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I'm trying to make a Minesweeper-like game in Java and I've got most of it to work but something I need help with is FloodFill - http://en.wikipedia.org/wiki/Flood_fill . Not really help ... but can someone explain how it works? I've looked online but i don't really understand the explanation so i though it would be easier to ask here.

In my Minesweeper I have:

JButton[] btn = new JButton[100]//buttons being clicked and displaying the values/bombs
int[] mines = new int[100];//int array holding the values for each button.

The grid is a 10x10 grid so say the button you clicked was btn[14],

btn[4]  // north of btn[14](14-10)
btn[24] // south of btn[14](14+10)
btn[13] //  west of btn[14](14-1)
btn[15] //  east of btn[14](14+1)

So back to the question, could someone explain it to me?

EDIT: I changed my code to be 2D so instead of the above one it is now

btn[1][4]//row one, column 4

When the button is clicked, i want it to check a variable called mines[][] which has the values and if the value is equal to 0(around the initial clicked) it changes the BG

btn[x][y].setBackground(Color.GRAY);
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You should really use a multidimensional array to organize your mines/buttons. It will be much easier for you to understand your code. Example: JButton[][] btn = new JButton[10][10]; Instead of JButton[] btn = new JButton[100]; By doing this, you could access your mines by using XY values, instead of the confusing way you're accessing them right now. –  Forgive Goto Dec 28 '12 at 21:40
    
@Lucero How would this not compile? In fact I just compiled that exact code and it worked fine. I understand you cannot create a jagged array like this, but he doesn't need one. –  Forgive Goto Dec 28 '12 at 21:47
    
@JesusPlusPlus: Your JButton[][] btn = new JButton[10][10] does not create a multidimenational array, but (in this case) 10 nested arrays. This is called a "jagged array". –  Lucero Dec 28 '12 at 21:51
    
@Lucero I thought a jagged array was something like this: int[][] ints = new int[5][]; –  Forgive Goto Dec 28 '12 at 21:53
    
@JesusPlusPlus, the [10][10] is just syntactic sugar for a loop creating all the inner arrays of the jagged array. Java has no multidimensional arrays. stackoverflow.com/questions/5313832/… –  Lucero Dec 28 '12 at 21:54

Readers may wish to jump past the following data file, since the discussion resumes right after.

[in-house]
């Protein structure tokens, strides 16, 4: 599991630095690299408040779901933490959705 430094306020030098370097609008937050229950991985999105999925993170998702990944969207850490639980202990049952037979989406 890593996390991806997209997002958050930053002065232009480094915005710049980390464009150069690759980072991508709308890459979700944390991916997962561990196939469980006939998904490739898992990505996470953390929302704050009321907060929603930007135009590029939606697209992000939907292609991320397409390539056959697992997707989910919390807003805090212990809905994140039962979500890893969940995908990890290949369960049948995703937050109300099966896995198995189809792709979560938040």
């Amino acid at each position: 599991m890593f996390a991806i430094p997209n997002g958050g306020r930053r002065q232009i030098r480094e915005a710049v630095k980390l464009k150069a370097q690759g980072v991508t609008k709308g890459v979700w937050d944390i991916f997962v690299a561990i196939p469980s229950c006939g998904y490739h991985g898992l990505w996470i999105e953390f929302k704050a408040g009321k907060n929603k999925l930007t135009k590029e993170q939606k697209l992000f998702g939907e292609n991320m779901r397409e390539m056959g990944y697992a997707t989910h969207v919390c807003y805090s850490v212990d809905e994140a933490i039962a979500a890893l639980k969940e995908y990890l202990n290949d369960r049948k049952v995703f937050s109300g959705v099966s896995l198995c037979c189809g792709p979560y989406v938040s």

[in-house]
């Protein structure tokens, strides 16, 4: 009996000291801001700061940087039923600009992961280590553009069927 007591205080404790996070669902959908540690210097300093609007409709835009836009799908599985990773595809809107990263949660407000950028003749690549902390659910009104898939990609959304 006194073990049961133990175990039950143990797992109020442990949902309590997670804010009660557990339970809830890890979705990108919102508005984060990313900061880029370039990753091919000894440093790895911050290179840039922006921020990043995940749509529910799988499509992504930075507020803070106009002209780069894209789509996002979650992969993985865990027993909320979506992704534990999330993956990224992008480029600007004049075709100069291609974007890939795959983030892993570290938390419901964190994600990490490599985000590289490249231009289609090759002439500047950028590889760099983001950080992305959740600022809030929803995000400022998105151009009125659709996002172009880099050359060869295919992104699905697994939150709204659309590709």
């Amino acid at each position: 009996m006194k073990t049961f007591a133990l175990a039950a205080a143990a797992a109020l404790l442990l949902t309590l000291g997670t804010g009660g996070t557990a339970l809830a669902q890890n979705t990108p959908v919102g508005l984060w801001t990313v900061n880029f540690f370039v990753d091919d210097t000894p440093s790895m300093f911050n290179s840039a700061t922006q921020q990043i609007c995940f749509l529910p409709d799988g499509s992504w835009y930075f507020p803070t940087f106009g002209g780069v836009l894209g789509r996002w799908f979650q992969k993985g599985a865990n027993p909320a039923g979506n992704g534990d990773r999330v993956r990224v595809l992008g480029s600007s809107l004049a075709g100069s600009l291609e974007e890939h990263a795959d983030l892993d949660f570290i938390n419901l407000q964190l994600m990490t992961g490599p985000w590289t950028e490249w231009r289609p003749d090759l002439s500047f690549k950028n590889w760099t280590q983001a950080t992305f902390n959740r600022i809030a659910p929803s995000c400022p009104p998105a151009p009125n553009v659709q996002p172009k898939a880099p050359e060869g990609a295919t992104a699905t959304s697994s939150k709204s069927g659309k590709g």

2 Answers 2

up vote 5 down vote accepted

Its a recursive algorithm. You start at some start position in a 2D Grid [x,y], then look in all directions and fill them if you can. If (x,y) can't be filled, return.

void floodFill( int x, int y ) {
   if ( btn( x, y ) isFillable ) {
       fillBtn(x,y);
       floodFill( x+1, y );
       floodFill( x-1, y );
       floodFill( x, y-1 );
       floodFill( x, y+1 );
   } else {
       return;
   }
}

(ommited check for boundaries of grid)

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@RMoeller would this mean i have to modify the code for rows and columsn? to get x&y –  Exikle Dec 28 '12 at 21:43
1  
@Exikle, you should make generic accessors that thake a X and Y coordinate, both for getting and setting values/states in your grid. How the grid stores the data is quite irrelevant then, you can change that by just changing the way the accessors work (the single-dimensional array is fine, but it should remain an implementation detail that only affects the accessors) –  Lucero Dec 28 '12 at 21:45
1  
@Exikle, exactly what JesusPlusPlus said. Create methods for accessing the data and by doing so you make it irrelevant how the data is actually stored for the rest of the code. –  Lucero Dec 28 '12 at 21:53
1  
@Exikle: In this sample, btn would be the getter (e,g, it returns an object), and (note that the code above is missing a dot) isFillable would be a field (or method - add parens in that case) on it. fillBtn would then be the setter, which marks it as filled and also sets isFillable to false, so that the floodfill doesn't try and fill it a second time. –  Lucero Dec 28 '12 at 23:54
1  
@Exikle, its a method that you need to write. It retrieves a JButton (or better, a wrapper object) at the index x, y. –  Lucero Dec 29 '12 at 0:08

I guess u r mainly asking about floodfill. Actually it is a simple and common recursive algorithm. It can solve whatever your data structure is 1D or 2D. For 2D version, @RMoeller has given the answer. For your previous 1D declaration, it is also similar like this:

void floodFill( int pos ) {
   if ( btn( pos ) isFillable ) {
       fillBtn(pos);
       floodFill( pos+1 );
       floodFill( pos-1 );
       floodFill( pos+10 );
       floodFill( pos-10 );
   } else {
       return;
   }
}

One thing u should remember is, floodfill, and almost all recursive algorithm, needs to check the boundary. Otherwise u may get into an infinite loop or get a wrong result. In above example(1D version), u should check whether: pos >= 1 && pos <= 100 Similar to 2D version which is to check: x >= 1 && x <= 10 && y>=1 && y <=10

Hope this helps.

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